And that question brings us full circle to why I'm a part of the Susan G. Komen 3-Day family. I've told the story several times before about how I got recruited by a friend to be in the 2008 DC walk after complaining about my life really counting for nothing... and as often happens to 3-Day people, I got kind of addicted to the whole doing-something-that-matters thing.

Breast cancer is as big a killer as they come. Certainly, we could all stand passively by and hope that Big Science will magically come along out of thin air and provide a cure, but anyone who has any experience at all in the clinical trial industry (and I happen to) knows how costly drug studies and trials are. The money raised by 3-Day walkers has already made a huge impact in many ways and it will continue to do so in the future ... PROVIDED that we all stick to the mission, keep spreading the word, keep awareness up, keep walking and fundraising, keep doing everything we can to keep the pressure up.

So please remember that, any 3-Day walkers who happen to read this, each time you come in from a training walk with blistered feet, sore hips, and shin splints. Please remember that the miles you pound on city pavement in 90-degree summer heat will pay off when your donors see you walking 60 miles in three days and pull out their checkbooks and credit cards in each subsequent year. What you're doing may seem at times like a rather pointless endeavor, especially when you got rained on, HARD, a mile from your house while out on an evening training walk, and then got splashed by passing cars. Or forgot your insect repellent and got enthusiastically snacked on by local mosquitoes. Or especially when you do a nine mile walk and come in hurting from that, thinking "how on EARTH am I going to do sixty miles?"

What you're doing is worth it. It's not a stupid, rash thing you're doing at all. You're taking a calculated risk, betting that if you go out and do everything you can to show that you care and that you're going to go the distance for the cause, your donors will stand up and act accordingly.

And they will.

You are doing something that matters. You are sacrificing, giving of yourself, and contributing to a fight against an enemy as bad as they come. Remember that when you're questioning whether it's all worth it.

That's why even as I head off to France on Monday, my thoughts will really be with my sisters and brothers of the 3-Day family. I can't wait to see all of you in Boston, the Twin Cities, Washington, and Tampa Bay. But, no matter where you walk, my thoughts will be with you.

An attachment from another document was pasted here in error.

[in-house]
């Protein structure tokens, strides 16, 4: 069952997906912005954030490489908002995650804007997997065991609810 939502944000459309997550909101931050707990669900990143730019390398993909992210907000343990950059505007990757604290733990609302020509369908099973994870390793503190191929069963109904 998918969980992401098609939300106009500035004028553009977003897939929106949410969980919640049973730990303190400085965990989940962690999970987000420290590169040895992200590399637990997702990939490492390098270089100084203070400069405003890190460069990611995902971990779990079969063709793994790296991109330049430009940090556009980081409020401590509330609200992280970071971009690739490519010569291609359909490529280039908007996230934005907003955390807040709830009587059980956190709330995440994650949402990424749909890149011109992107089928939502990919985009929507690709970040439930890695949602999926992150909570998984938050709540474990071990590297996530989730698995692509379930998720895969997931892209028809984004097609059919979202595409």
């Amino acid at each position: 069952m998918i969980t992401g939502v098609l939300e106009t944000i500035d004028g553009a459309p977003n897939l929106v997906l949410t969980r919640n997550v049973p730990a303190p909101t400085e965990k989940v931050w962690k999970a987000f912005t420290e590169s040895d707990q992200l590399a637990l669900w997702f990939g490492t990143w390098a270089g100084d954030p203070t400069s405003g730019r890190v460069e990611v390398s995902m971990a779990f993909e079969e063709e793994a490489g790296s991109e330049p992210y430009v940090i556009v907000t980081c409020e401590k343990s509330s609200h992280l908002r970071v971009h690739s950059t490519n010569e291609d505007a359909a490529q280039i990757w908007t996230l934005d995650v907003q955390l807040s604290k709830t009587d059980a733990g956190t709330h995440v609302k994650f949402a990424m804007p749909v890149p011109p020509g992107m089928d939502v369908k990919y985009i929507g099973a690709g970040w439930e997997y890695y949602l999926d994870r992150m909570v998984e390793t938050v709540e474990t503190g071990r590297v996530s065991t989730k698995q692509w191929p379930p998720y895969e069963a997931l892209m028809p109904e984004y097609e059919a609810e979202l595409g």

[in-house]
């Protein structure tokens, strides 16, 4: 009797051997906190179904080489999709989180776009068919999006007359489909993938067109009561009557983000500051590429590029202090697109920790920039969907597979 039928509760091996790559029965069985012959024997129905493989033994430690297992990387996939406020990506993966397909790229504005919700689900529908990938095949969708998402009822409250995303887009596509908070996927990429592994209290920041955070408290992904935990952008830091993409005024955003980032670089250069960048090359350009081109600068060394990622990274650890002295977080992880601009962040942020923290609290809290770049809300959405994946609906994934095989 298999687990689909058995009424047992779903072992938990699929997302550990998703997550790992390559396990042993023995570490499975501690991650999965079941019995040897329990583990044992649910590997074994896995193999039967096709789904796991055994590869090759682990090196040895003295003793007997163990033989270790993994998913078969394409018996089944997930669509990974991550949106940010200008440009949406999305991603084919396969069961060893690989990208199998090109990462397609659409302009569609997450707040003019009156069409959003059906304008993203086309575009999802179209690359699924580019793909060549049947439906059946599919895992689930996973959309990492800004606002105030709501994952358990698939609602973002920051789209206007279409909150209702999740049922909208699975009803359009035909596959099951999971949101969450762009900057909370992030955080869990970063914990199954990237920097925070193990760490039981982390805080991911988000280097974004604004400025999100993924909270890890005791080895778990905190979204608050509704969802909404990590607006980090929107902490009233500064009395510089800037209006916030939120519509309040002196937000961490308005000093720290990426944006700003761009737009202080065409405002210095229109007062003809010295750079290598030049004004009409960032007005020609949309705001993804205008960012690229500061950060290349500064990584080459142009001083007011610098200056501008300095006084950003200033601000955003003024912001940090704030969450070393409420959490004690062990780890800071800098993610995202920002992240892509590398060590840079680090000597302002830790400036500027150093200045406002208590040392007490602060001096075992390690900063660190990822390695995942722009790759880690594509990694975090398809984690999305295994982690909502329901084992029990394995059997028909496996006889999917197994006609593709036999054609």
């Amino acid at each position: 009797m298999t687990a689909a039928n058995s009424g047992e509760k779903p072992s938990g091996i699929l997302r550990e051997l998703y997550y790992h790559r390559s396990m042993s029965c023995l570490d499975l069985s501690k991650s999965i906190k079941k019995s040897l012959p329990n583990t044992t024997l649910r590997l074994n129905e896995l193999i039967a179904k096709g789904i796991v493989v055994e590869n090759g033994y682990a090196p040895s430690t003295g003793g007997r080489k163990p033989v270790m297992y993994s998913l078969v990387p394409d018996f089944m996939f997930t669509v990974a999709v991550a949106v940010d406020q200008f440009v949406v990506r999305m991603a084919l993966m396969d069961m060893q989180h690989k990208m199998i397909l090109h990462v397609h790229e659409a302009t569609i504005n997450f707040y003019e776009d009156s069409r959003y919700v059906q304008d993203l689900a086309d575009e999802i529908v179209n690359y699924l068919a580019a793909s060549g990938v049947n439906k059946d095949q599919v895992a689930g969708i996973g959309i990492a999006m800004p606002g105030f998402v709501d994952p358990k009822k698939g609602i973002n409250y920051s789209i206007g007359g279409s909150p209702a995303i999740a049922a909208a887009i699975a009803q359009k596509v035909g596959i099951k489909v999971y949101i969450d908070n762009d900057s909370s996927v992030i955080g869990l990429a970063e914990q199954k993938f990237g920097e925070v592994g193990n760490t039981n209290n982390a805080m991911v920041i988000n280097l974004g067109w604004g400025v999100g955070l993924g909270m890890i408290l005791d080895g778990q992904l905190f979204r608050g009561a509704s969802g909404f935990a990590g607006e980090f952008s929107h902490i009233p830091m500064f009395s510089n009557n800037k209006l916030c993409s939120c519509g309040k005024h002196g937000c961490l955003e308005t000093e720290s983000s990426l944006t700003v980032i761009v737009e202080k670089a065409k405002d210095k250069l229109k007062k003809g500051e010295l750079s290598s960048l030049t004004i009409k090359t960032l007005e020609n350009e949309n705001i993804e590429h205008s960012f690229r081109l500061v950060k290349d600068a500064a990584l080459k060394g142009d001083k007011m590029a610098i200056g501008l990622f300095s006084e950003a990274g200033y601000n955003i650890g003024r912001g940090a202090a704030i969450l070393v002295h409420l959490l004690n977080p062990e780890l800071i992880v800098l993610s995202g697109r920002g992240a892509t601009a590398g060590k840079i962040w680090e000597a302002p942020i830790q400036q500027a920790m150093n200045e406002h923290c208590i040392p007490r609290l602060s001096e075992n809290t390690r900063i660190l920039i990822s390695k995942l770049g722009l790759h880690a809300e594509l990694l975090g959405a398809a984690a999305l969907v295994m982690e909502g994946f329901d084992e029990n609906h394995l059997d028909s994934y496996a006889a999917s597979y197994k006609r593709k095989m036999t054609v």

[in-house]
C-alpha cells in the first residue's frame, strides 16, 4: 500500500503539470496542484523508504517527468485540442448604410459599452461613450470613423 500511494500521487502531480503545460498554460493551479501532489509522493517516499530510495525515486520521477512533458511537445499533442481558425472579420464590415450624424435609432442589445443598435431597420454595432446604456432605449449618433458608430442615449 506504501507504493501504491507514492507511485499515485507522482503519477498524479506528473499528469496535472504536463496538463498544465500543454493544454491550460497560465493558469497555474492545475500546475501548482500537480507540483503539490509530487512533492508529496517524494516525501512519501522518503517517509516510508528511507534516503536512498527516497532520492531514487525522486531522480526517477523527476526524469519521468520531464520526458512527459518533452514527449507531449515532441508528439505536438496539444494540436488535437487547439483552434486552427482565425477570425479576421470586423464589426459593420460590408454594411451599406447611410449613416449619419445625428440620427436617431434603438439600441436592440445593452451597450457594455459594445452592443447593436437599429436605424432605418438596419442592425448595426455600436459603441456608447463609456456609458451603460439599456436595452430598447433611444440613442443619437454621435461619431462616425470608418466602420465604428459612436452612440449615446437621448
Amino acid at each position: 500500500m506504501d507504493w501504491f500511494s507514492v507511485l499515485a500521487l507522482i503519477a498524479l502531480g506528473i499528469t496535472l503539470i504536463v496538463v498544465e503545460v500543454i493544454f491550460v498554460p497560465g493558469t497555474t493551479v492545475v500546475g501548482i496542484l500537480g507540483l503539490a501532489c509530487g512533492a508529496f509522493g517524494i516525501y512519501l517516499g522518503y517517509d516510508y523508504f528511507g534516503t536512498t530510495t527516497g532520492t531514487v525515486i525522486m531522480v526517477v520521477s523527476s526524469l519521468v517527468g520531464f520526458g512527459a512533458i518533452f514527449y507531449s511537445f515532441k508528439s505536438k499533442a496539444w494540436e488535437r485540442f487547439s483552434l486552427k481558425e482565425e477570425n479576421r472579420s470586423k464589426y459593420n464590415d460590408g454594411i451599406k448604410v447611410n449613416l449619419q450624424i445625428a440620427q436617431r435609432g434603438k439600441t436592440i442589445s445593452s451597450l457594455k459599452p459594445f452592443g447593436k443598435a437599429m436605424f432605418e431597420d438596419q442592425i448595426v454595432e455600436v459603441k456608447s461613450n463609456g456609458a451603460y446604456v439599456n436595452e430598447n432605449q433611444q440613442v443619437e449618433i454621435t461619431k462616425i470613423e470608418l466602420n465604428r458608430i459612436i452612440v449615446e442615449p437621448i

Keep up the good fight.

jayfurr: (3-Day Ambassador)
In just a few days my wife and I will embark on a vacation to France.

This will be her first visit to France, though not her first visit to Europe; she worked three weeks as a barmaid in London while she was in college. Seriously. But that's the extent of her Europe exposure.

I have never been to Europe. Or anywhere outside North America and the Caribbean. I've been one of those obsessive completists, trying to reach basically everywhere in the USA you can get with a car. (49 states down, most of the Canadian provinces too.) I suppose I can't put off venturing outside my comfort zone any longer.

So: I made my wife a promise many years ago that we would go to France before she turned 40. She turns 40 this October. Time to fulfill that promise, eh?

I'm not sure what it says about me, though, that as I look forward to things on the horizon I'm actually more excited about the upcoming Susan G. Komen 3-Day For The Cure events I'm scheduled to participate in. When we get back from France we will immediately go to work serving as crew members for the Boston 3-Day. Then I'm scheduled to walk the Twin Cities 3-Day in Minneapolis/St. Paul in mid-August. Then I'm scheduled to walk the Washington, DC 3-Day in early October, revisiting the scene of my very first 3-Day in 2008. And then finally we'll both be walking the Tampa Bay 3-Day on Halloween weekend.

Tampa Bay means more to me than the rest in some respects because it'll be an opportunity for me to walk on what essentially might be called my ancestral soil. My mom's family has hailed from just north of Tampa, up in Hernando County, for generations and generations, and we often vacationed there when we were kids. Even today, living as I do in northern Vermont, land of ice, snow, maple syrup, and legendary fall foliage, I still feel very much at home whenever I take a Florida vacation. Tampa Bay can't come soon enough for me. "France?" I say. "Yeah, that'll be fun, but boy, how about Halloween, Florida, and the 3-Day all mixed together? That's gonna rock."

But yeah, France will be fun too. We're going to be in Paris for three nights, then travel up to Normandy for two nights, then return to Paris for three more nights, and then fly home.

Why Normandy? Why not just stay in Paris the whole time we're over there and attempt to eat a chocolate brioche at every patisserie within a thirty mile radius of the Arc de Triomphe? Or shop until we drop?

Simple: I respect commitment, bravery, heroism, and sacrifice. I respect the selfless dedication of those men who fought and died in World War II in order to free France and the rest of Europe from the tyranny of Naziism. I have an especially soft spot in my heart for the men from Bedford, Virginia -- not terribly far from my home town of Blacksburg -- who were in the first wave to land at Omaha Beach on D-Day. Members of the Virginia National Guard, fighting as members of the 116th Infantry Regiment, they landed precisely where they were supposed to at a spot arbitrarily marked "Dog Green" on invasion maps. The doors of their landing craft opened, and pre-sighted German machine guns opened up ... and within minutes the unit had taken 97% casualties.

19 of 30 "Bedford Boys" in Company A of the 116th died that day. 22 died in all during the Normandy invasion. You can imagine the turmoil at the Western Union telegraph office in the small community of Bedford when all the notification telegrams to families arrived on the same day, to say nothing of the incredible sorrow in the town when the news spread.